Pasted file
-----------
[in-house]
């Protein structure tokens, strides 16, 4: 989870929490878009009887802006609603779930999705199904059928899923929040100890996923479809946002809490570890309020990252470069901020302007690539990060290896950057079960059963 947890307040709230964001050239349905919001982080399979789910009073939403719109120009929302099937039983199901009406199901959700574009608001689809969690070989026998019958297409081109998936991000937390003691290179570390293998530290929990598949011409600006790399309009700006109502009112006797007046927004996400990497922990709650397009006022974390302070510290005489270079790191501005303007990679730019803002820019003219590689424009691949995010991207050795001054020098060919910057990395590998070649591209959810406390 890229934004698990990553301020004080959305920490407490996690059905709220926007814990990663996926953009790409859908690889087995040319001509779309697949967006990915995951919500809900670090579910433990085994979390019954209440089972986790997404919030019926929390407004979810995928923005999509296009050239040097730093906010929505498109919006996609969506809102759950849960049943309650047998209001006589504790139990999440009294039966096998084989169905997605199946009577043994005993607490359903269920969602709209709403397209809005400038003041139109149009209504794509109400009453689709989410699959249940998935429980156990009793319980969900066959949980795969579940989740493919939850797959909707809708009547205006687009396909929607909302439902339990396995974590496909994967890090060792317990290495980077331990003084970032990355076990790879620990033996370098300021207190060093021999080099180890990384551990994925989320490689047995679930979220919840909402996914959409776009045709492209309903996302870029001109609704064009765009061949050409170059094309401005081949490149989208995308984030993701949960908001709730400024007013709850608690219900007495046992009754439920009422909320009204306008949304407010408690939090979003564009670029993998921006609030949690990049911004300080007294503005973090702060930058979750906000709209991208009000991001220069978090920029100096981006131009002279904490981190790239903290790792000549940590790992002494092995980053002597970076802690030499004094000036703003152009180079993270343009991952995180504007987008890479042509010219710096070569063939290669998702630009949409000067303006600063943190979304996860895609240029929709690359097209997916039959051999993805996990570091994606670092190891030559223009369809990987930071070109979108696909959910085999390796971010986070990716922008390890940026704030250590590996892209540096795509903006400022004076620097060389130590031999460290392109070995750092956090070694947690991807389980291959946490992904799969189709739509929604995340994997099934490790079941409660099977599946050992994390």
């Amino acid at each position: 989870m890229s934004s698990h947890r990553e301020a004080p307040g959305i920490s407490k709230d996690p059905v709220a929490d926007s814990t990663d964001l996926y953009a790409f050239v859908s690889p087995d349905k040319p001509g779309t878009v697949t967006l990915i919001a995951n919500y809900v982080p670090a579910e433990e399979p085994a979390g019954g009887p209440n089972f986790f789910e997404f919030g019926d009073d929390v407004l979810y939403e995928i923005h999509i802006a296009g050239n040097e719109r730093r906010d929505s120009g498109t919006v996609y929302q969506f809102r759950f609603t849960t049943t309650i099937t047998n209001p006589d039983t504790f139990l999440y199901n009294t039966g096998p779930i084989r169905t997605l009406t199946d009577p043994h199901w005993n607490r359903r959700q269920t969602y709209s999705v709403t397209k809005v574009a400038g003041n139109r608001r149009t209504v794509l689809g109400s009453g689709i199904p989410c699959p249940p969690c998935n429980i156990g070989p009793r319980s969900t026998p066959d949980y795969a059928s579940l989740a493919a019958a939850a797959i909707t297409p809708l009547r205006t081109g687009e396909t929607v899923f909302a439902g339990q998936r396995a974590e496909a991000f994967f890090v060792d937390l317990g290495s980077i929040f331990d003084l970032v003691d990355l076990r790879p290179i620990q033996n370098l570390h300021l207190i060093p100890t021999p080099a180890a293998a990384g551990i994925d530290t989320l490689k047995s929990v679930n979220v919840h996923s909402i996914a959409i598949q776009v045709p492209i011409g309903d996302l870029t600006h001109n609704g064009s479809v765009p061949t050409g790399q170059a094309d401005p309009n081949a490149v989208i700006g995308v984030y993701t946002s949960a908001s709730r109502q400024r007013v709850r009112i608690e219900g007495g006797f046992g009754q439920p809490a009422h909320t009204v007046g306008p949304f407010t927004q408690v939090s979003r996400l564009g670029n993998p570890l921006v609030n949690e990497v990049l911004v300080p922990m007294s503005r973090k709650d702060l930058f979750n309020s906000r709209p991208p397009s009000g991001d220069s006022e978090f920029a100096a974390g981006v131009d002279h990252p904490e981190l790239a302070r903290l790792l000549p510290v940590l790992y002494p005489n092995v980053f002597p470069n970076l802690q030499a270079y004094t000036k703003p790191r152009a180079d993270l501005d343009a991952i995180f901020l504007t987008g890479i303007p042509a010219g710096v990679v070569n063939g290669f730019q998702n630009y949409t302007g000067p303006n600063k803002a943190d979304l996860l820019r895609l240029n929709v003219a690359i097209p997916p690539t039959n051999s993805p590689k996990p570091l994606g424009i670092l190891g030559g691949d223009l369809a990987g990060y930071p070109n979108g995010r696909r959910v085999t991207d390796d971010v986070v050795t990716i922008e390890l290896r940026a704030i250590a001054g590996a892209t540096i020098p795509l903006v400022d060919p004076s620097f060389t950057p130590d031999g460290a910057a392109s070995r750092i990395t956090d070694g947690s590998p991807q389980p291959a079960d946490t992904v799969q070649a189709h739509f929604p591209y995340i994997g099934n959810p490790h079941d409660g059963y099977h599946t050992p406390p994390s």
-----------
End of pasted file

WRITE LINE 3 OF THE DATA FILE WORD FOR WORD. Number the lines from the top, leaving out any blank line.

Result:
């Amino acid at each position: 989870m890229s934004s698990h947890r990553e301020a004080p307040g959305i920490s407490k709230d996690p059905v709220a929490d926007s814990t990663d964001l996926y953009a790409f050239v859908s690889p087995d349905k040319p001509g779309t878009v697949t967006l990915i919001a995951n919500y809900v982080p670090a579910e433990e399979p085994a979390g019954g009887p209440n089972f986790f789910e997404f919030g019926d009073d929390v407004l979810y939403e995928i923005h999509i802006a296009g050239n040097e719109r730093r906010d929505s120009g498109t919006v996609y929302q969506f809102r759950f609603t849960t049943t309650i099937t047998n209001p006589d039983t504790f139990l999440y199901n009294t039966g096998p779930i084989r169905t997605l009406t199946d009577p043994h199901w005993n607490r359903r959700q269920t969602y709209s999705v709403t397209k809005v574009a400038g003041n139109r608001r149009t209504v794509l689809g109400s009453g689709i199904p989410c699959p249940p969690c998935n429980i156990g070989p009793r319980s969900t026998p066959d949980y795969a059928s579940l989740a493919a019958a939850a797959i909707t297409p809708l009547r205006t081109g687009e396909t929607v899923f909302a439902g339990q998936r396995a974590e496909a991000f994967f890090v060792d937390l317990g290495s980077i929040f331990d003084l970032v003691d990355l076990r790879p290179i620990q033996n370098l570390h300021l207190i060093p100890t021999p080099a180890a293998a990384g551990i994925d530290t989320l490689k047995s929990v679930n979220v919840h996923s909402i996914a959409i598949q776009v045709p492209i011409g309903d996302l870029t600006h001109n609704g064009s479809v765009p061949t050409g790399q170059a094309d401005p309009n081949a490149v989208i700006g995308v984030y993701t946002s949960a908001s709730r109502q400024r007013v709850r009112i608690e219900g007495g006797f046992g009754q439920p809490a009422h909320t009204v007046g306008p949304f407010t927004q408690v939090s979003r996400l564009g670029n993998p570890l921006v609030n949690e990497v990049l911004v300080p922990m007294s503005r973090k709650d702060l930058f979750n309020s906000r709209p991208p397009s009000g991001d220069s006022e978090f920029a100096a974390g981006v131009d002279h990252p904490e981190l790239a302070r903290l790792l000549p510290v940590l790992y002494p005489n092995v980053f002597p470069n970076l802690q030499a270079y004094t000036k703003p790191r152009a180079d993270l501005d343009a991952i995180f901020l504007t987008g890479i303007p042509a010219g710096v990679v070569n063939g290669f730019q998702n630009y949409t302007g000067p303006n600063k803002a943190d979304l996860l820019r895609l240029n929709v003219a690359i097209p997916p690539t039959n051999s993805p590689k996990p570091l994606g424009i670092l190891g030559g691949d223009l369809a990987g990060y930071p070109n979108g995010r696909r959910v085999t991207d390796d971010v986070v050795t990716i922008e390890l290896r940026a704030i250590a001054g590996a892209t540096i020098p795509l903006v400022d060919p004076s620097f060389t950057p130590d031999g460290a910057a392109s070995r750092i990395t956090d070694g947690s590998p991807q389980p291959a079960d946490t992904v799969q070649a189709h739509f929604p591209y995340i994997g099934n959810p490790h079941d409660g059963y099977h599946t050992p406390p994390s």